Fibromyalgia CEU Course Online >

 

An early recognition in the United States concerning the efficaciousness of acupuncture for FMS was confirmed by department of anesthesiology researchers at the Mayo Clinic College of Medicine (Rochester, Minnesota). The research team notes, “This study paradigm allows for controlled and blinded clinical trials of acupuncture. We found that acupuncture significantly improved symptoms of fibromyalgia. Symptomatic improvement was not restricted to pain relief and was most significant for fatigue and anxiety.” [4]

 

Complementary Medicine
The first study we review today finds Bo’s abdominal acupuncture an effective complement to amitriptyline for the alleviation of FMS. The 6 week trial compared two patient groups, one receiving Bo’s abdominal acupuncture with amitriptyline and the other receiving only amitriptyline. The results document that Bo’s abdominal acupuncture enhances the alleviation of both pain and depression for FMS patients taking amitriptyline. [5]

Patients were evaluated 3 times throughout the 6 week study: prior to treatment, at the end of the 3rd week, at the end of the 6th week. Evaluation was based on the Visual Analog Scale (VAS), FMS tender points, and the Hamilton Depression Scale (HAM-D). VAS was used to measure pain, on a scale of 0–100 (0 represents no pain at all and 100 represents maximum pain). The HAM-D rates the severity of depression. Scores range from 0–54 (0 is the least and 54 is the most severe).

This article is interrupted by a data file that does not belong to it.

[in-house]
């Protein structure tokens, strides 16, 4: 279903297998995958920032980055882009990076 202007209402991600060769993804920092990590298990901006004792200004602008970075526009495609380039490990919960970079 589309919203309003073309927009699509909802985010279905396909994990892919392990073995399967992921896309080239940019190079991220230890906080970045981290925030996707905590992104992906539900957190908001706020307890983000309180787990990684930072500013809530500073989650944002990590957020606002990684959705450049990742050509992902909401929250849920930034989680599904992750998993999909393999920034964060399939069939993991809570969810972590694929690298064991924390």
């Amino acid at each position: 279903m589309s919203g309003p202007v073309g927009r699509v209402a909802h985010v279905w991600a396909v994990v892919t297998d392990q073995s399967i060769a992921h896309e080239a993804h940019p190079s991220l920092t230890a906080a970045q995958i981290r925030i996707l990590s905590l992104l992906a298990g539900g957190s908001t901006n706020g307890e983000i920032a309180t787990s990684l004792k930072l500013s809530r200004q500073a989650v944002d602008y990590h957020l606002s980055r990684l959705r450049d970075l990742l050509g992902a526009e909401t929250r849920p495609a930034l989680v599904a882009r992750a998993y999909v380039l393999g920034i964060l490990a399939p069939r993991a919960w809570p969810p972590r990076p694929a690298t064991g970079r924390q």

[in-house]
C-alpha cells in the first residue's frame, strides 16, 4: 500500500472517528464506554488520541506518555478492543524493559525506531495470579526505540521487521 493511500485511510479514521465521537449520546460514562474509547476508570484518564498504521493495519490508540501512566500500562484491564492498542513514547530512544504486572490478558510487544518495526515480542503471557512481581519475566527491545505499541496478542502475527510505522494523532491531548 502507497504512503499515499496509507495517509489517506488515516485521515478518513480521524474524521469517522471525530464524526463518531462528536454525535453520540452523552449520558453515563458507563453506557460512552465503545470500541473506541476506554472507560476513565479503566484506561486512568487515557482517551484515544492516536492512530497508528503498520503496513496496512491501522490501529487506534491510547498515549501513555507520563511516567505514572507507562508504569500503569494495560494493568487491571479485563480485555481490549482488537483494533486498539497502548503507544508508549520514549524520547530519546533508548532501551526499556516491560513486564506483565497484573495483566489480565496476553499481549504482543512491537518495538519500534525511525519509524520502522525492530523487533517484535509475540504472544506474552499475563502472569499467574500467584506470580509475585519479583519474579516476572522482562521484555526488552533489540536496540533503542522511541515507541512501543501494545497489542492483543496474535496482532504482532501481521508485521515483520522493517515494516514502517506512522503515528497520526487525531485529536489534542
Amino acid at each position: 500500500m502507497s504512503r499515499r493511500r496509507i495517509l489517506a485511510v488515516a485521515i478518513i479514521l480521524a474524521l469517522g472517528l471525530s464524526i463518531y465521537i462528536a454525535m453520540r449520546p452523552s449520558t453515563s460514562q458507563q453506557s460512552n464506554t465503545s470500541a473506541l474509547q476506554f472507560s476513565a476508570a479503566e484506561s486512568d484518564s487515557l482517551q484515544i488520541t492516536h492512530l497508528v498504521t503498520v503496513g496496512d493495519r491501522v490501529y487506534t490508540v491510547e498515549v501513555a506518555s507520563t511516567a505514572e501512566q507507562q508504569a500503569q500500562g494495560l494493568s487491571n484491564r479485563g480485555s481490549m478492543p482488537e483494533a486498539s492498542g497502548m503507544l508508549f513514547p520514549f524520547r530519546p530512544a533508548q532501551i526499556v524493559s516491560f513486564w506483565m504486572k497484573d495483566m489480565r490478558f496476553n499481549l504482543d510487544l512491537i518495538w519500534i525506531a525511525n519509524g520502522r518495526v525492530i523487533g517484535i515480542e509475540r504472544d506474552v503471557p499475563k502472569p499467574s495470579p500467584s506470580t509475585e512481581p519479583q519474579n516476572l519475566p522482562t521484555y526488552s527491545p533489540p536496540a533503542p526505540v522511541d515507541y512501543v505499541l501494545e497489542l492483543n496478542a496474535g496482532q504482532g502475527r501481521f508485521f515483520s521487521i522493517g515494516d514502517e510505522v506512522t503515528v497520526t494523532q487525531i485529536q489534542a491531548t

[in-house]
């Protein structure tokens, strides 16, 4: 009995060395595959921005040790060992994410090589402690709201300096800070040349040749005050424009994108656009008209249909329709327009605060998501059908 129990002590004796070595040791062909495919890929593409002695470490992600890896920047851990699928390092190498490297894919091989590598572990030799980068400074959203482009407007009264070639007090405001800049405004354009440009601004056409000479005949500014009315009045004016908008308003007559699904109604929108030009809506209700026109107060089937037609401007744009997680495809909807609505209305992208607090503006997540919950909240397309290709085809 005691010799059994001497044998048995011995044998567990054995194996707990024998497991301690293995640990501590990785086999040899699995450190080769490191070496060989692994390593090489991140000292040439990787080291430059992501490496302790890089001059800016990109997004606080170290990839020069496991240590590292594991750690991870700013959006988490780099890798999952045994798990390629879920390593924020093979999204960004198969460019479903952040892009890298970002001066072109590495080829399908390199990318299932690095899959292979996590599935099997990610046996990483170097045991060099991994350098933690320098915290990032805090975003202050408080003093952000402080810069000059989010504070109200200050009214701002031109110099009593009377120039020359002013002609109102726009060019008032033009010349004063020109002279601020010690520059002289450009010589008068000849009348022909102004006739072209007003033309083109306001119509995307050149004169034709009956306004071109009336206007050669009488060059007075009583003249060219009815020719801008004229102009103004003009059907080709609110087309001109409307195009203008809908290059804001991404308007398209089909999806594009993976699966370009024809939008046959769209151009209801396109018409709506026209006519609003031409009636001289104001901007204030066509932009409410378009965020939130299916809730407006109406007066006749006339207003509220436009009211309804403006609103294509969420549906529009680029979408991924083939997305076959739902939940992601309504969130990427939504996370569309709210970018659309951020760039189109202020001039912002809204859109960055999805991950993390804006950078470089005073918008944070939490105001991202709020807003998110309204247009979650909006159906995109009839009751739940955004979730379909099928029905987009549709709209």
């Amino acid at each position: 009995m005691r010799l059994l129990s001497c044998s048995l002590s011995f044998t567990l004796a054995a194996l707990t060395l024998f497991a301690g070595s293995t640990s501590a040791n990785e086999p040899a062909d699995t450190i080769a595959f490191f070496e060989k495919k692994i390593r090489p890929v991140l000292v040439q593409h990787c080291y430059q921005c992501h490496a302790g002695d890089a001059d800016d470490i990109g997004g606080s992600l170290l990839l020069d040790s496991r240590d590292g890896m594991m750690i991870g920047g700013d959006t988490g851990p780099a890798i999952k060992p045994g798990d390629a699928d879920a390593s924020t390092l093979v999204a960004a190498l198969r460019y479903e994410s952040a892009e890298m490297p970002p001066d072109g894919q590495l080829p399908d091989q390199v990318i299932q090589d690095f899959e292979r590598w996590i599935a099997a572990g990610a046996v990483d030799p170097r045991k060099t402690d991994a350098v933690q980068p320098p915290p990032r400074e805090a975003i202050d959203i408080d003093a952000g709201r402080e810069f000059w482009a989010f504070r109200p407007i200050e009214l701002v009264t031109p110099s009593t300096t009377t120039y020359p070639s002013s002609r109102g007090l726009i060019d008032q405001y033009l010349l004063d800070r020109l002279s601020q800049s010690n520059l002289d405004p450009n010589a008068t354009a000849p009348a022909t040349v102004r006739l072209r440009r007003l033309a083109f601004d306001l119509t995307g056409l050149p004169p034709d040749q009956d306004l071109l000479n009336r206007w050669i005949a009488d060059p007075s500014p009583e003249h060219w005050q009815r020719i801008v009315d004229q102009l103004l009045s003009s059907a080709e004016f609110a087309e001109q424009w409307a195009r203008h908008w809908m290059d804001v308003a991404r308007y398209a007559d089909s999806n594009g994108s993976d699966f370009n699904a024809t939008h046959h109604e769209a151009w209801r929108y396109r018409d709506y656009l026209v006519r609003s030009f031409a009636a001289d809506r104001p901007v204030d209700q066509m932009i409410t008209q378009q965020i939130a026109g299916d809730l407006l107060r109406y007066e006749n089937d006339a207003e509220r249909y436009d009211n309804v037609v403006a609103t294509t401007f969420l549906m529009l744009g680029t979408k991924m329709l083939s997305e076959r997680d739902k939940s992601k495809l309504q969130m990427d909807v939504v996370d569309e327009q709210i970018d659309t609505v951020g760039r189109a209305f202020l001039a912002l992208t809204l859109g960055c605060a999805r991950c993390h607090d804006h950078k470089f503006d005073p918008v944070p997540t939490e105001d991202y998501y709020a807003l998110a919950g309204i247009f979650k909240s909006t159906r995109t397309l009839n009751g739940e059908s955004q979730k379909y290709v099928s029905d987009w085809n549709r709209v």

FMS Tender Points
The 18 FMS tender points occur in symmetrical pairs from the back of the head to the knees. They tend to be painful when pressed and doctors often check for these tender points when diagnosing FMS. The 9 symmetrical pairs are:

  • Occiput: suboccipital muscle insertions
  • Low cervical region: anterior aspects of the intertransverse spaces at C5–C7
  • Trapezius muscle: midpoint of the upper border
  • Supraspinatus muscle: above the medial border of the scapular spine
  • Second rib: at second costochondral junctions
  • Lateral epicondyle: 2 cm distal to the lateral epicondyle
  • Gluteal: at upper outer quadrant of the buttocks
  • Greater trochanter: posterior to the greater trochanteric prominence
  • Knee: at the medial fat pad proximal to the joint line

Taking into account the above three aspects and clinical symptoms, the treatment efficacy for each patient was categorized into 1 of 4 tiers:

  • Clinical recovery: Complete alleviation of whole body pain. No painful tender points. Complete absence of symptoms and physical signs. Normal sleep quality.
  • Significantly effective: Major alleviation of whole body pain. Major decrease in number of painful tender points. ≥50% reduction in VAS and HAM-D scores. ≥2 hours increase in sleep duration for patients with sleep problems.